My colleagues from the Departments of State and Defense will discuss the diplomatic and military importance of the U.S. Government’s relationship with the FAS governments. I will focus on (1) the financial assistance the Department provides to the Federated States of Micronesia and the Marshall Islands under the 2003 amended Compacts, and to Palau under the 1994 Compact and the 2010 CRA, as amended in 2018, and (2) how this financial assistance provides both short- and long-term benefits to the United States.
I. Original Compacts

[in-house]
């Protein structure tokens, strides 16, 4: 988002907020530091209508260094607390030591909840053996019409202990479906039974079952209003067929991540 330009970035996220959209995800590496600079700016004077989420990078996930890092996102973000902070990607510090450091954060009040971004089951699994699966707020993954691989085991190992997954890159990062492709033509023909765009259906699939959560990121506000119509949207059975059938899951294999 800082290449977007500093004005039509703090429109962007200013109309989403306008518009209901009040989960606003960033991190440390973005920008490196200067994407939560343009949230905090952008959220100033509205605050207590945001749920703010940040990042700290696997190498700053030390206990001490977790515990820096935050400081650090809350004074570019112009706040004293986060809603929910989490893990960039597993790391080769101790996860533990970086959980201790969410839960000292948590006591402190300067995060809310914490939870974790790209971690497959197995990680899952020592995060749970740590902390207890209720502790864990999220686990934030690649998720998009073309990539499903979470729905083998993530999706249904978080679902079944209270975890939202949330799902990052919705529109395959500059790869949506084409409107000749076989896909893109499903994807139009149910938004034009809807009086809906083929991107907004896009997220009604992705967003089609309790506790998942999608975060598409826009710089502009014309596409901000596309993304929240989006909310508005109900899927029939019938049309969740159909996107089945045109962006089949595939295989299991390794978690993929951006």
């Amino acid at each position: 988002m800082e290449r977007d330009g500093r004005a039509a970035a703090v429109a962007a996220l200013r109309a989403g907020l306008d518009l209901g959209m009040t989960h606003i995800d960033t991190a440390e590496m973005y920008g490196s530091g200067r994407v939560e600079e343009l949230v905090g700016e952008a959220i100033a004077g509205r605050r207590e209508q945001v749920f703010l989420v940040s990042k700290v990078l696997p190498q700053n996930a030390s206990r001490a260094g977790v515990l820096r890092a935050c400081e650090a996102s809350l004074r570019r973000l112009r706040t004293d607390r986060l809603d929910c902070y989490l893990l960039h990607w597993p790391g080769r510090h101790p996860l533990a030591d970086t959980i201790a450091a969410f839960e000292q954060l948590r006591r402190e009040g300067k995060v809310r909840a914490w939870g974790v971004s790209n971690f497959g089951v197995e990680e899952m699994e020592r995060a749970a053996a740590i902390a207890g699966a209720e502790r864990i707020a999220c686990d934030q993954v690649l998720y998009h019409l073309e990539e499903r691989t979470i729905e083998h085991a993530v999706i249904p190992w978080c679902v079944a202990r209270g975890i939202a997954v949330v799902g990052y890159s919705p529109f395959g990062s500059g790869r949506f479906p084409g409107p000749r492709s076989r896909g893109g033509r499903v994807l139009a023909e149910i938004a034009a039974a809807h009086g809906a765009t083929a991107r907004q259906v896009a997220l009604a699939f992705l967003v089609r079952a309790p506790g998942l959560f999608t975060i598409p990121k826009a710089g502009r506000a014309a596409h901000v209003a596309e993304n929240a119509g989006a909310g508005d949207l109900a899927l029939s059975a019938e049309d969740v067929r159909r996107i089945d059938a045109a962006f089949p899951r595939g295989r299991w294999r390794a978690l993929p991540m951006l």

In 1947, the United Nations assigned the United States administering authority over the Trust Territory of the Pacific Islands (Trust Territory), which included Federated States of Micronesia (FSM), the Republic of the Marshall Islands (RMI), and the Republic of Palau (Palau), and the Commonwealth of the Northern Mariana Islands. In 1951, the Department of the Navy transferred to the Department of the Interior the civil administration of the Trust Territory thereby creating a long lasting partnership between the Department and the people of the Trust Territory. The Compacts grew out of this trusteeship relationship with the Trust Territory, and the U.S. interest in supporting their economic advancement and self-sufficiency. The Compacts originally entered into force in 1986 for FSM and RMI and in 1994 for Palau. Under the Compacts, which reflected the common desire of the United States and each of the three FAS to establish a government-to-government relationship, the governments agreed that the United States would be responsible for security and defense matters in and relating to the three FAS and would have special and extensive access to operate in these nations’ territories, as well as the authority to deny access to these nations by other countries’ militaries and their personnel. The governments also agreed on the provision of U.S. economic assistance to all three FAS.